Piromis arenosus Kinberg, 1867, Kinberg, 1867

Salazar-Vallejo, Sergio I., 2011, Revision of Piromis Kinberg, 1867 and Pycnoderma Grube, 1877 (Polychaeta: Flabelligeridae), Zootaxa 2819, pp. 1-50: 8-10

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http://doi.org/ 10.5281/zenodo.277211

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Piromis arenosus Kinberg, 1867


Piromis arenosus Kinberg, 1867  

Figure 1 View FIGURE 1

Piromis arenosus Kinberg, 1867: 338   ; Kinberg, 1910: 68, Pl. 26, Fig. 3 View FIGURE 3 A –G (redescr.); Hartman, 1949: 117, Pl. 15, Figs. 7–9 View FIGURE 7 View FIGURE 8 View FIGURE 9 ; Hartman, 1961: 122, Pl. 27, Figs. a –c; Day, 1961: 509 Fig. 8 View FIGURE 8 e; Hartman, 1966: 44, Pl. 1, Figs. 10–13 View FIGURE 10 View FIGURE 11 View FIGURE 12 View FIGURE 13 ; Day, 1967: 664 Figs. 32.4 a –d.

Trophonia capensis McIntosh, 1885: 363   –364, Pl. 44, Figs. 7–9 View FIGURE 7 View FIGURE 8 View FIGURE 9 , Pl. 33 a, Figs. 1–3 View FIGURE 1 View FIGURE 2 View FIGURE 3 ; McIntosh, 1904: 52 –53.

Type material. Southern Africa. Syntypes of Piromis arenosus   (SMNH- 502, another tag in the same vial NHRM- 803), Port Natal, South Africa, Wahlberg coll. Holotype of Trophonia capensis   (BMNH-, mature female, damaged, Sea Point, near Cape Town, South Africa, intertidally, Dec. 1873.

Additional materials. Two specimens (LACM-AHF- 2506), rocky shore, The Haven Hotel, Transkei coast, Eastern Cape, South Africa, 2 Dec. 1938, J.H. Day coll. (notopodial papillae as long as 1 / 5 chaetal length). A mature female broken in two pieces (LACM-AHF - 2507), rocky shore, Sea Point, Cape Town, KwaZulu-Natal, South Africa, 12 Feb. 1938, J.H. Day coll. A thin specimen (LACM-AHF- 2508) without data, University of Cape Town Ecological Survey, Sta. CH 3 J, 8 Jan. 1940.

Description. Syntypes apparently fixed in alcohol, damaged, smaller one almost broken into two pieces (employed for redescription, body with more consistency), larger syntype softer, in three pieces ( Fig. 1 View FIGURE 1 A). Body clavate, slightly tapering posteriorly, regenerating in anterior and posterior ends; tunic papillated, with small sediment particles mostly embedded in tunic ( Fig. 1 View FIGURE 1 B, C). Papillae arranged in longitudinal rows, barely exposed dorsally, four papillae per segment, more exposed ventrally (six papillae per segment). Complete syntype 54 mm long, 6.5 mm wide, cephalic cage 6 mm long, 75 chaetigers.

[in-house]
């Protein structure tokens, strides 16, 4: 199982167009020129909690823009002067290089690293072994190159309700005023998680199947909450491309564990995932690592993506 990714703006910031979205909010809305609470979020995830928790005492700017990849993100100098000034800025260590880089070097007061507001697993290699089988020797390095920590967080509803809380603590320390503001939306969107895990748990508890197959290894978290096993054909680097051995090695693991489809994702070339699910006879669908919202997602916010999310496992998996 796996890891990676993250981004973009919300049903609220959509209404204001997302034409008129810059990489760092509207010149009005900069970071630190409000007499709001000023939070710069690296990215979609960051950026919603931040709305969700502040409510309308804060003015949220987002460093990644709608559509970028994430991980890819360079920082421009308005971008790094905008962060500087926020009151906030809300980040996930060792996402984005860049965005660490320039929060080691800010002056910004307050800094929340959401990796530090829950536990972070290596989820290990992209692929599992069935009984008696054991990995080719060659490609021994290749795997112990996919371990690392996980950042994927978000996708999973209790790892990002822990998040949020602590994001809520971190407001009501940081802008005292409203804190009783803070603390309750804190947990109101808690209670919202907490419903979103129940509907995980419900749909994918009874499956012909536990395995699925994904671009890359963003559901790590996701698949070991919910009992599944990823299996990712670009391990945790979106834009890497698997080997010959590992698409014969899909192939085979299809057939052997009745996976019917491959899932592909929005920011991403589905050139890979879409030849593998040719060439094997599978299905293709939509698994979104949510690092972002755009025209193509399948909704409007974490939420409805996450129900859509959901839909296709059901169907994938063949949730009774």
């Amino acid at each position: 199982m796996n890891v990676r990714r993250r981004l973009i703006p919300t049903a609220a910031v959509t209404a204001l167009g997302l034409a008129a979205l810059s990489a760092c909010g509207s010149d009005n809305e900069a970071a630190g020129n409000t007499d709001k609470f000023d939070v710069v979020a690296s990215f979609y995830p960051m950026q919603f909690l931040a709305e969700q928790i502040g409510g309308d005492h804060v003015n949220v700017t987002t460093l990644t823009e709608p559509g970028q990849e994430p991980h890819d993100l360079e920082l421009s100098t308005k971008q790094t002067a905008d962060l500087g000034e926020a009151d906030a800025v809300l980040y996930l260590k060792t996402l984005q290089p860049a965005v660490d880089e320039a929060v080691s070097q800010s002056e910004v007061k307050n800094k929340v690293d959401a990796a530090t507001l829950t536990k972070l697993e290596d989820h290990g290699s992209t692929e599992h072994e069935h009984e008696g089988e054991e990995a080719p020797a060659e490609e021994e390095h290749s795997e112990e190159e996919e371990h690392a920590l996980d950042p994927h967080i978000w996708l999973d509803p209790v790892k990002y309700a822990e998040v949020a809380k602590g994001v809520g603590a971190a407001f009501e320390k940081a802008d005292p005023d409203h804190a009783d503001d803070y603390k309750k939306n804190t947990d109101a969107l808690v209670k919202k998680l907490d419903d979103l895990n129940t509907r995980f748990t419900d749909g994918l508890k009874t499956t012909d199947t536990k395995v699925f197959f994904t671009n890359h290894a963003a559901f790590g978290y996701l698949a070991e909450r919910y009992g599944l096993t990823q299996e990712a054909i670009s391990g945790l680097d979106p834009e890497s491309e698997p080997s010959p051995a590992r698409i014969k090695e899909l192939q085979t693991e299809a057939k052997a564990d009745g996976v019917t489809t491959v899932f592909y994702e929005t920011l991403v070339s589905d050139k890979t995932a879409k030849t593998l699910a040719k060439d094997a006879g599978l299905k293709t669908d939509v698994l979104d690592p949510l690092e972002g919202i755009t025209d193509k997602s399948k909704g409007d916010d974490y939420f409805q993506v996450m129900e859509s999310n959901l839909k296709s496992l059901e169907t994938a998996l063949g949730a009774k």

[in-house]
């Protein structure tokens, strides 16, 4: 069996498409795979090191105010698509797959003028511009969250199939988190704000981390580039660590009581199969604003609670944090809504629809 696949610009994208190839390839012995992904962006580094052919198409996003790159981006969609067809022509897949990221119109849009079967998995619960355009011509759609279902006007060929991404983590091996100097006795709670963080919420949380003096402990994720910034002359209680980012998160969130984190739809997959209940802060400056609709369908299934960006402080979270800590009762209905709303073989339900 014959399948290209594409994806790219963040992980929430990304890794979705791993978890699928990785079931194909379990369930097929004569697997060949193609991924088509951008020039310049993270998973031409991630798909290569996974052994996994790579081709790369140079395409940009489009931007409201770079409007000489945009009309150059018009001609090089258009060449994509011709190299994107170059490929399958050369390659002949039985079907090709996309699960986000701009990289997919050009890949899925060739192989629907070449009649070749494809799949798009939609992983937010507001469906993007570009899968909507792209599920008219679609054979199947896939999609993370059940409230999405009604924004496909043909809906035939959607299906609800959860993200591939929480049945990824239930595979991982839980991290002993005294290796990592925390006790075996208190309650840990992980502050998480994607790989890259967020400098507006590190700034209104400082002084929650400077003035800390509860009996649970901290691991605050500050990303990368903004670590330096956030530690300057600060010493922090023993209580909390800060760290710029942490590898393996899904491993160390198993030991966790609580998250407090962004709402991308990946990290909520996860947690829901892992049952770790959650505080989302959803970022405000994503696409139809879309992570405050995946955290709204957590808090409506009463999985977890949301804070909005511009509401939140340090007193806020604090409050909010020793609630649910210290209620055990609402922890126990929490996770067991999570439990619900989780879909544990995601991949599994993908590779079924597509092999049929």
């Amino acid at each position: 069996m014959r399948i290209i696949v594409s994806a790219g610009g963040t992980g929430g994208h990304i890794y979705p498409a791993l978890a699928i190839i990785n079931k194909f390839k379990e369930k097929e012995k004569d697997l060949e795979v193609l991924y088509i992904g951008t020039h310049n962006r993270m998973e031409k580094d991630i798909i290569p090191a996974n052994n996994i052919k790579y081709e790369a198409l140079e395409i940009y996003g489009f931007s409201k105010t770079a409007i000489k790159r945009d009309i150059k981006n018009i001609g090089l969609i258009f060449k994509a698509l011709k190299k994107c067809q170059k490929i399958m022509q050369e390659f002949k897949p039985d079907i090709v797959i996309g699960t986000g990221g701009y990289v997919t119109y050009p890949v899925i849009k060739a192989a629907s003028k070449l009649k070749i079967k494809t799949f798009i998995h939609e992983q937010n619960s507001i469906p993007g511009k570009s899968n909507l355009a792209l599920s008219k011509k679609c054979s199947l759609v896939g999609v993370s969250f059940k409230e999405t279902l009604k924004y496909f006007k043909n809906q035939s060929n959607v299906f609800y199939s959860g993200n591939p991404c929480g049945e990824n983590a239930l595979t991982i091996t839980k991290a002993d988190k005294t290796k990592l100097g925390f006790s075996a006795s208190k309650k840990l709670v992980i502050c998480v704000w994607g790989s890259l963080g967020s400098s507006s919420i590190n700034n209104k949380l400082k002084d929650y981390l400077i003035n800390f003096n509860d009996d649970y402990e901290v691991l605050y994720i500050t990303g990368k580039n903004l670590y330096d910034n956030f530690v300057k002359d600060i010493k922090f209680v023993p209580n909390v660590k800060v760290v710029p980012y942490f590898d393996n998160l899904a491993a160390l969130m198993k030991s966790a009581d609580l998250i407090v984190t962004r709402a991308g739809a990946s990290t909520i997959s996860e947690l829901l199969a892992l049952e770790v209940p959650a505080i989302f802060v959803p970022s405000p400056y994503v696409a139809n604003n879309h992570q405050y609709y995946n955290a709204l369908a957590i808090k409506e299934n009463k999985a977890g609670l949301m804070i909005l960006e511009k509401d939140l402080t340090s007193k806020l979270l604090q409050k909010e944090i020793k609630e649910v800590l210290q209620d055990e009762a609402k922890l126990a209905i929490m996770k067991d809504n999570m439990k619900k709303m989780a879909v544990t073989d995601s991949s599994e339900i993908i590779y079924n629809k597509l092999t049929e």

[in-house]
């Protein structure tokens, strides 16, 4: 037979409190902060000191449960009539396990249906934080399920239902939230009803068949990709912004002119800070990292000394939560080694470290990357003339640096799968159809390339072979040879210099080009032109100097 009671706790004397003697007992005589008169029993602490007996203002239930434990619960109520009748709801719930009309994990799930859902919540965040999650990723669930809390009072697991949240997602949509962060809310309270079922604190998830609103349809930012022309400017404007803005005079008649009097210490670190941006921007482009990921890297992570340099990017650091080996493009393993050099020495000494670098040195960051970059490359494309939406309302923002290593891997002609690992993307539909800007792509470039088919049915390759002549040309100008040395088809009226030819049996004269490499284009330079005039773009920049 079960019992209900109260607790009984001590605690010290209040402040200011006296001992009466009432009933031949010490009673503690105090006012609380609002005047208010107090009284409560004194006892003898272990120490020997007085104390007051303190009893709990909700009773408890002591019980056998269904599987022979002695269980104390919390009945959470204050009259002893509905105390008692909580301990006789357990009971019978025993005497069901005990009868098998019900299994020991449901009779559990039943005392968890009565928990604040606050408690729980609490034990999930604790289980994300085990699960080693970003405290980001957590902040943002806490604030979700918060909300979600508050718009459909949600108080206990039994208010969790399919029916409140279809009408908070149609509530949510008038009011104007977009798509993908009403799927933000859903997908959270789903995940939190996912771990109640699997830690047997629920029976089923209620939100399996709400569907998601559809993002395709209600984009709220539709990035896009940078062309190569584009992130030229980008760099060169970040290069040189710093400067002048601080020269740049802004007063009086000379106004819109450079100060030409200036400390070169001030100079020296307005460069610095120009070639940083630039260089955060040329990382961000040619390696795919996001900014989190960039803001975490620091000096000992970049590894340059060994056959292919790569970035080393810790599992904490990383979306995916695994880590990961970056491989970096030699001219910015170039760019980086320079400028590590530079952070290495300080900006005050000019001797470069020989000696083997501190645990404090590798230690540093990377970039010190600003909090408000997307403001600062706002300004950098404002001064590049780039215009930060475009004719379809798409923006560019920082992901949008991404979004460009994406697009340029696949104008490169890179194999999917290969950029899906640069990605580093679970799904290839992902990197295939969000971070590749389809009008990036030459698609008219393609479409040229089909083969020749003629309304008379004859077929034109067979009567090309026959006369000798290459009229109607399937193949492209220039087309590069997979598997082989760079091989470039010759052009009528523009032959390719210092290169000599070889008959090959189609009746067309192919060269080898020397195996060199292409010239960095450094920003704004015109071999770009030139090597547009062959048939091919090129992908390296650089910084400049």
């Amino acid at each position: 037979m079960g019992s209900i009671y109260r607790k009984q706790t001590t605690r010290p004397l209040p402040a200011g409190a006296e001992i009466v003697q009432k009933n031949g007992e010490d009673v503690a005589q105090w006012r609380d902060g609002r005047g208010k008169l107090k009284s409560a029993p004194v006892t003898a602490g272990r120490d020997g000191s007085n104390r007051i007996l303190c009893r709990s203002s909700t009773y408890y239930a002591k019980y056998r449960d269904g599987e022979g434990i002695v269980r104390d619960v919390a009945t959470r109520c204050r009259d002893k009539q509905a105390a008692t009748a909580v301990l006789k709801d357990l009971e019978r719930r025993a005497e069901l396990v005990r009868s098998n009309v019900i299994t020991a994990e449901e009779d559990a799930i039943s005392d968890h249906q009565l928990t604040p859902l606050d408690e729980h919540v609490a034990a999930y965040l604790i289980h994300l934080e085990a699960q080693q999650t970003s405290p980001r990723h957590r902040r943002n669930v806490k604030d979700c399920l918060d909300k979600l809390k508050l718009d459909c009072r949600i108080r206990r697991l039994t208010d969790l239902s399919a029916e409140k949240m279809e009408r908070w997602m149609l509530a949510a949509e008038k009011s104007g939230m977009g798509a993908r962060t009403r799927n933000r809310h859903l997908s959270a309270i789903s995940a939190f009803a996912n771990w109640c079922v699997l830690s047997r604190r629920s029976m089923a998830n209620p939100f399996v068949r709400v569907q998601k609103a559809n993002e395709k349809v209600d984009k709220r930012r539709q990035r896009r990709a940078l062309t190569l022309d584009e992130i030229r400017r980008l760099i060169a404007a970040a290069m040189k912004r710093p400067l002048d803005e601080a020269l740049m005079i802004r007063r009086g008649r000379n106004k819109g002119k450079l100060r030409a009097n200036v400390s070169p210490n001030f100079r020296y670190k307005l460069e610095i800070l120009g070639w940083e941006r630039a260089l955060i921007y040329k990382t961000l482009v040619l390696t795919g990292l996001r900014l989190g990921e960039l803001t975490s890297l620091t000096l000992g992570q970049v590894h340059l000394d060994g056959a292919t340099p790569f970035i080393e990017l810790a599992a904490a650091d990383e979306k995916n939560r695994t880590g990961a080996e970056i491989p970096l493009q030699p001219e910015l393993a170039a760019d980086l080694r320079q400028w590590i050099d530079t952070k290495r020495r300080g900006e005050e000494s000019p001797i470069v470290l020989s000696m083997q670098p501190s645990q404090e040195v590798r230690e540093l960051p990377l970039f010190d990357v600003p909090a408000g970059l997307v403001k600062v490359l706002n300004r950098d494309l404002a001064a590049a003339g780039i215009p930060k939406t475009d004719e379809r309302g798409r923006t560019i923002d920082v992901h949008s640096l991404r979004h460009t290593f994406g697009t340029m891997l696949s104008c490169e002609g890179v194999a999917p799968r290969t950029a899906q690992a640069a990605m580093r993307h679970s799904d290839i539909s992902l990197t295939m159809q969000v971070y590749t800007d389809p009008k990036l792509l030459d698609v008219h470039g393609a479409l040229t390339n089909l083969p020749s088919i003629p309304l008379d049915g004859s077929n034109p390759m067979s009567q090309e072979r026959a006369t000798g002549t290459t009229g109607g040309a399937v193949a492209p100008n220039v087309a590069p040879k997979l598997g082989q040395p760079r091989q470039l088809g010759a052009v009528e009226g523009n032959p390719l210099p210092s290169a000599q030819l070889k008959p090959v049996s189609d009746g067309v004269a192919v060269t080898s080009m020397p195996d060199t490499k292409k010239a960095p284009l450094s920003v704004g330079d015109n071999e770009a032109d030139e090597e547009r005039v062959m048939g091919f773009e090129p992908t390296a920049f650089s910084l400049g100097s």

Cephalic hood not exposed in syntypes (not dissected to avoid further damage); short, margin smooth in smaller specimen. Anterior end not studied in syntypes; tongue-shaped branchial lobe exposed, branchiae lost. A non-type specimen (LACM-AHF - 5210) already dissected; prostomium elevated cone with median black longitudinal band; two large red eyes present (dark brown in holotype). Caruncle well developed, running to tip of branchial plate; median keel pale, lateral ridges black ( Fig. 1 View FIGURE 1 D). Palps long, thick; palp keels rounded, elevated, dark (pale in holotype). Lateral lips well-developed; ventral and dorsal lips well-developed, punctuated with black spots (pale, eroded in holotype). Branchiae cirriform, arising from tongue-like plate, arranged in two lateral groups, each group with branchiae arranged in about 26 oblique rows, basal rows with more branchiae, each group with about 100 filaments. Nephridial lobes not seen.

Cephalic cage chaetae mostly damaged, 1 / 9 as long as whole body, or slightly shorter than body width. Chaetigers 1–3 involved in the cephalic cage; chaetae arranged in short rows, dorsolateral in chaetiger 1, lateral in chaetigers 2–3; 6–8 chaetae per fascicle. Anterior dorsal margin of chaetiger 1 with a large middorsal black scar. Anterior chaetigers with short papillae, mostly eroded, about 1 / 7 as long as notochaetae; chaetigers 2–8 with elevated smooth lobe formed by long postchaetal papilla. Chaetigers 1–3 of about same length (difficult to determine, because of regeneration in larger syntype). Chaetal transition from cephalic cage to body chaetae abrupt; compound bidentate neurohooks from chaetiger 6. Gonopodial lobes not seen.

Parapodia well developed, forming large dorsal lobes in chaetigers 1–8. Parapodia lateral, median neuropodia ventrolateral. Noto- and neuropodia with long chaetal lobes and short digitate papillae; both with three small prechaetal and three larger postchaetal papillae (seen in smaller specimen).